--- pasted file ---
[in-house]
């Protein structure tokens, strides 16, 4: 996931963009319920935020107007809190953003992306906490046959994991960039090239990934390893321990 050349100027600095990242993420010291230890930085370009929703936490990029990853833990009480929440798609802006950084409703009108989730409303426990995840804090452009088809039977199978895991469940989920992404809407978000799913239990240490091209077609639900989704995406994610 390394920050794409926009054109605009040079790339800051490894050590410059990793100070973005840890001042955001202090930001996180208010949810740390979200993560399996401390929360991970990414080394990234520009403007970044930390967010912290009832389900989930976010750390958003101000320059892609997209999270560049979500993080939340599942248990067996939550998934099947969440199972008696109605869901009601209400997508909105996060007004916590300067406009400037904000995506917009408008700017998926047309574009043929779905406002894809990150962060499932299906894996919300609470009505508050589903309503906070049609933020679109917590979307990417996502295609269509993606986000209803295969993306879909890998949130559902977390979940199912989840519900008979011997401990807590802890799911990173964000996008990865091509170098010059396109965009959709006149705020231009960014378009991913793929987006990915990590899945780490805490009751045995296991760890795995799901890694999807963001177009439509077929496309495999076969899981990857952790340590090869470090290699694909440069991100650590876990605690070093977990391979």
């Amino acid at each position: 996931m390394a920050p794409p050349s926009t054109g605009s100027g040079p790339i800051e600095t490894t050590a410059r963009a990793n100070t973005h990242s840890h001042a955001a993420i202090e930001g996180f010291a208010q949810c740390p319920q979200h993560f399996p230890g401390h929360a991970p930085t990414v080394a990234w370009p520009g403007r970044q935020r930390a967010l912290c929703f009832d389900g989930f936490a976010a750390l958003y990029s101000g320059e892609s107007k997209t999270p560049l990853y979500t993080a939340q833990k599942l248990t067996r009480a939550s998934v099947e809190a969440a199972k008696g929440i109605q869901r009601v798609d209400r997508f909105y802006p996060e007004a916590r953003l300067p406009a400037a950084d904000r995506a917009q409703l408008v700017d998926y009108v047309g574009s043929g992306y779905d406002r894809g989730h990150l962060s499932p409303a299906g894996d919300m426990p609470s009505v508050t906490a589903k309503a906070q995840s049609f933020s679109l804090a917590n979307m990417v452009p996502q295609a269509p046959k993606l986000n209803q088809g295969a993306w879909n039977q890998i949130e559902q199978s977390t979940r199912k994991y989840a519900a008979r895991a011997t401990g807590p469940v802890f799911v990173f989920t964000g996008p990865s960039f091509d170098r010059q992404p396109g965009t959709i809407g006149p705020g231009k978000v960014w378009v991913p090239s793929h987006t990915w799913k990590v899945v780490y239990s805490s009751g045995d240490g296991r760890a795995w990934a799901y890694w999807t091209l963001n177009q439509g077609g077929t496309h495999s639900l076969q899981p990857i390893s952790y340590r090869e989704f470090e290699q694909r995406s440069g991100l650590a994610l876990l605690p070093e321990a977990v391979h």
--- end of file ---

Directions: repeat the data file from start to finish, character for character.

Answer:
[in-house]
């Protein structure tokens, strides 16, 4: 996931963009319920935020107007809190953003992306906490046959994991960039090239990934390893321990 050349100027600095990242993420010291230890930085370009929703936490990029990853833990009480929440798609802006950084409703009108989730409303426990995840804090452009088809039977199978895991469940989920992404809407978000799913239990240490091209077609639900989704995406994610 390394920050794409926009054109605009040079790339800051490894050590410059990793100070973005840890001042955001202090930001996180208010949810740390979200993560399996401390929360991970990414080394990234520009403007970044930390967010912290009832389900989930976010750390958003101000320059892609997209999270560049979500993080939340599942248990067996939550998934099947969440199972008696109605869901009601209400997508909105996060007004916590300067406009400037904000995506917009408008700017998926047309574009043929779905406002894809990150962060499932299906894996919300609470009505508050589903309503906070049609933020679109917590979307990417996502295609269509993606986000209803295969993306879909890998949130559902977390979940199912989840519900008979011997401990807590802890799911990173964000996008990865091509170098010059396109965009959709006149705020231009960014378009991913793929987006990915990590899945780490805490009751045995296991760890795995799901890694999807963001177009439509077929496309495999076969899981990857952790340590090869470090290699694909440069991100650590876990605690070093977990391979």
């Amino acid at each position: 996931m390394a920050p794409p050349s926009t054109g605009s100027g040079p790339i800051e600095t490894t050590a410059r963009a990793n100070t973005h990242s840890h001042a955001a993420i202090e930001g996180f010291a208010q949810c740390p319920q979200h993560f399996p230890g401390h929360a991970p930085t990414v080394a990234w370009p520009g403007r970044q935020r930390a967010l912290c929703f009832d389900g989930f936490a976010a750390l958003y990029s101000g320059e892609s107007k997209t999270p560049l990853y979500t993080a939340q833990k599942l248990t067996r009480a939550s998934v099947e809190a969440a199972k008696g929440i109605q869901r009601v798609d209400r997508f909105y802006p996060e007004a916590r953003l300067p406009a400037a950084d904000r995506a917009q409703l408008v700017d998926y009108v047309g574009s043929g992306y779905d406002r894809g989730h990150l962060s499932p409303a299906g894996d919300m426990p609470s009505v508050t906490a589903k309503a906070q995840s049609f933020s679109l804090a917590n979307m990417v452009p996502q295609a269509p046959k993606l986000n209803q088809g295969a993306w879909n039977q890998i949130e559902q199978s977390t979940r199912k994991y989840a519900a008979r895991a011997t401990g807590p469940v802890f799911v990173f989920t964000g996008p990865s960039f091509d170098r010059q992404p396109g965009t959709i809407g006149p705020g231009k978000v960014w378009v991913p090239s793929h987006t990915w799913k990590v899945v780490y239990s805490s009751g045995d240490g296991r760890a795995w990934a799901y890694w999807t091209l963001n177009q439509g077609g077929t496309h495999s639900l076969q899981p990857i390893s952790y340590r090869e989704f470090e290699q694909r995406s440069g991100l650590a994610l876990l605690p070093e321990a977990v391979h």